Meno, first half
S. asserts, and Meno agrees, that we don’t know anything about an F if we don’t know at all what F is. [This
seems to be less than obvious, but more plausible if we emphasize know. This feature reappears in the puzzle.]
S. thinks of knowledge as essential to morality. It certainly seems necessary to morality, but S. thinks it
sufficient as well. In the Protagoras, the argument that knowing A is a better action than B, that is having the
measuring craft, makes it the case that we will do A.]
But in the first part of Meno the emphasis is on explanation, so the knowledge required seems to be theoretical
â an account of what F is. We might think the knowledge required is essentially practical and might not require
knowledge of the nature of the moral properties. This question is treated in the second half. S. needs to show
that these two types of knowledge are connected.
The earlier dialogues (including Euthyphro and Protagoras) what an account would be is taken for granted, but
Meno requires more. The discussion brings out that an account must be in terms a) not in dispute and b)
already understood by the questioner.
That this is not yet enough is indicated by the fact that none of three accounts that S. offers as an example â
two for shape, one for color â are adequate. But it is progress.
Meno believes there are accounts of the essential nature of many F’s, but he has doubts that there are accounts
in the case of the moral properties. The virtues in his view are essentially heterogeneous â they can only be
given by list. Nothing in the nature of language or concepts requires that there be, for each meaningful word,
an essential nature (Wittgenstein’s example was game). But Meno believes that he, like Gorgias, can give
‘confident answers’ on significant matter. But how can he be confident that a chat eristic should be on the list
of virtues without a criterion? (It is a kind of pragmatic inconsistency: he could just give up being so confident,
but he would rather not. We could think of the same problem arising for a city â which are to be the civic
virtues, what is to be the civic list, why be confident we could not do better?)
But accounts seem to resist discovery. Why? Meno proposes this, without complete sincerity:
1. Unless we know what F is, we cannot say anything about F.
2. If we cannot say anything about F, then we cannot distinguish F from other unknowns.
3. If we cannot distinguish instances of F, we cannot inquire about the nature of F.
4. Knowing what F is requires a Socratic account, and we don not have such accounts.
So, we cannot inquire about F. (That’s why Meno canât find an answer.)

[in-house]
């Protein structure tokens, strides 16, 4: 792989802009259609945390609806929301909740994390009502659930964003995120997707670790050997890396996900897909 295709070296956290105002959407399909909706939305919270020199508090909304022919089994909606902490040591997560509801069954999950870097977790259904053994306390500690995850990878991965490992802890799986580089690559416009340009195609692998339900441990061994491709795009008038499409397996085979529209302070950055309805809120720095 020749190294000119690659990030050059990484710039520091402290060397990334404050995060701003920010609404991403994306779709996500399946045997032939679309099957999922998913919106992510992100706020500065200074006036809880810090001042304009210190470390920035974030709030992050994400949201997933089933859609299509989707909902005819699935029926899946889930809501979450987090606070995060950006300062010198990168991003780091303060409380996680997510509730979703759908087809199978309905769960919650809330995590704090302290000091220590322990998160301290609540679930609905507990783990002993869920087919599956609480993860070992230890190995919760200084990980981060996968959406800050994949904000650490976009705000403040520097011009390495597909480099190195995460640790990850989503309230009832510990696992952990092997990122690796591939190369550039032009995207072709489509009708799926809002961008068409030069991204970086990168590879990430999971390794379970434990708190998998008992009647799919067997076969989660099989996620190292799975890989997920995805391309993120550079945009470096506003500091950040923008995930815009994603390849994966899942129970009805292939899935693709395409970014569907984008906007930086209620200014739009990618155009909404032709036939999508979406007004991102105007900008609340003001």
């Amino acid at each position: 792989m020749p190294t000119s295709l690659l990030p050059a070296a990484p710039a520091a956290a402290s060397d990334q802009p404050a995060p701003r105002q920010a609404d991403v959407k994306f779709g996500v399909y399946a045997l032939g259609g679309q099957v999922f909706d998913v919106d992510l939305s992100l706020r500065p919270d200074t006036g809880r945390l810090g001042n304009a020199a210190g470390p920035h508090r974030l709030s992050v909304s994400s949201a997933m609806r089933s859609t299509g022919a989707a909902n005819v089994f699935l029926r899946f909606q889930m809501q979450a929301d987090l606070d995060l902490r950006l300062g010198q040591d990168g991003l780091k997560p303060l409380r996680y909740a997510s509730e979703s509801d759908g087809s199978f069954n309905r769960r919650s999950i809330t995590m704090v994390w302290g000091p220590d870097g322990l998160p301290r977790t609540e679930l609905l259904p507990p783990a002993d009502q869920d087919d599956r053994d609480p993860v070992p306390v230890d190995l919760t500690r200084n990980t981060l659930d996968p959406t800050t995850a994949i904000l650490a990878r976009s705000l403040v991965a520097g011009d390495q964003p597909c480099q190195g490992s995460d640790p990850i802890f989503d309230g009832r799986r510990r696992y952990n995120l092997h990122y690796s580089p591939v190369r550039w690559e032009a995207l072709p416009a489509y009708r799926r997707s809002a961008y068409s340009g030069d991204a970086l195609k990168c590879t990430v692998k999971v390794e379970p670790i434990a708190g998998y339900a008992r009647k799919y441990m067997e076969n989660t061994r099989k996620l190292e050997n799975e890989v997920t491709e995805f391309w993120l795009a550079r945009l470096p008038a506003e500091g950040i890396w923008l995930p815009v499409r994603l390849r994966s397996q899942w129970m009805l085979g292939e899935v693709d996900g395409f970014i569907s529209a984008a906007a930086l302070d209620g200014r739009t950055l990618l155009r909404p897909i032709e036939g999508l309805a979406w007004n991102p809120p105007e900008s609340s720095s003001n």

This is too much of a paradox, relying on the appearance of know at each place. But it would be enough to
begin inquire if I believe these are F’s and in fact they are. That is, to begin true belief is necessary, not
What remains a problem is how at the beginning we can take any of our beliefs to be true. This is the point of
the recollection argument.
If the argument works as S. thinks, then the slave had true beliefs that he was able to summon up under
questioning. These were not taught to him. S. does not claim that this particular instance rises to the level of
knowledge, but rather that if the slave kept at this sort of thing his knowledge would be as good as anyone’s.
The solution to the puzzle, then, is that we can inquire with confidence because we have already some true
beliefs, and these may come out if we ask the right questions. That solution, so stated, does not mention
recollection. Recollection is supposed to explain the further question, how is it possible to already have true
[S. makes three claims: 1) we have already true beliefs; 2) true beliefs come from recollection; and 3) we should
then be confident we can inquire. He then says he will stand firmly behind 3) but may have doubts about the
other two. But how could he hold 3) without 1)? So if he has doubts it is about recollection itself.] We see
recollection again in the Phaedo.
[In the first half, S. is at pains to distinguish having recollected from having been taught. In the second half,
however, he includes recollection as a way of being taught. This makes a difference in the second argument in
the second half.]
For further reference: a feature of the refutation of the third argument “to desire find things and have the power
to get them”.
Beginning at 77b where the definition is first stated
– each occurrence of the word ‘desire’ down to 78 translates the noun form of the Greek verb epithumein
– after ‘those that are miserable are unhappy?’ there is a switch. We have, in order ‘wish’, ‘want’, ‘desire’, ‘want’,
and ‘desire’. The middle ‘desire’ is epithumein, but the rest are boulesthai, accurately translated as wish. So
when he concludes “were you not just saying that virtue is to desire good things and have the power to get
them,’ that occurrence of the English desire is actually boulesthai, wish. So it is not exactly what he was saying if
desire and wish mean something different. Does it make a difference? (Apparently not to our translator.)
Meno does not note this, but it is very odd. If desire and wish are to be interchangeable, then we would expect
them to occur randomly. But what actually happens is the ‘desire’ is used in the first statement and then used
consistently down to the central â that no one wishes to be worse off. Thereafter, the term is wish. What could
If it has any point, it would have to be the suggestion that while no one could wish to be miserable, it might
somehow be the case that someone could desire to be miserable. Meno says nothing, Socrates says nothing,
but Plato may be saying something.
Meno, first half
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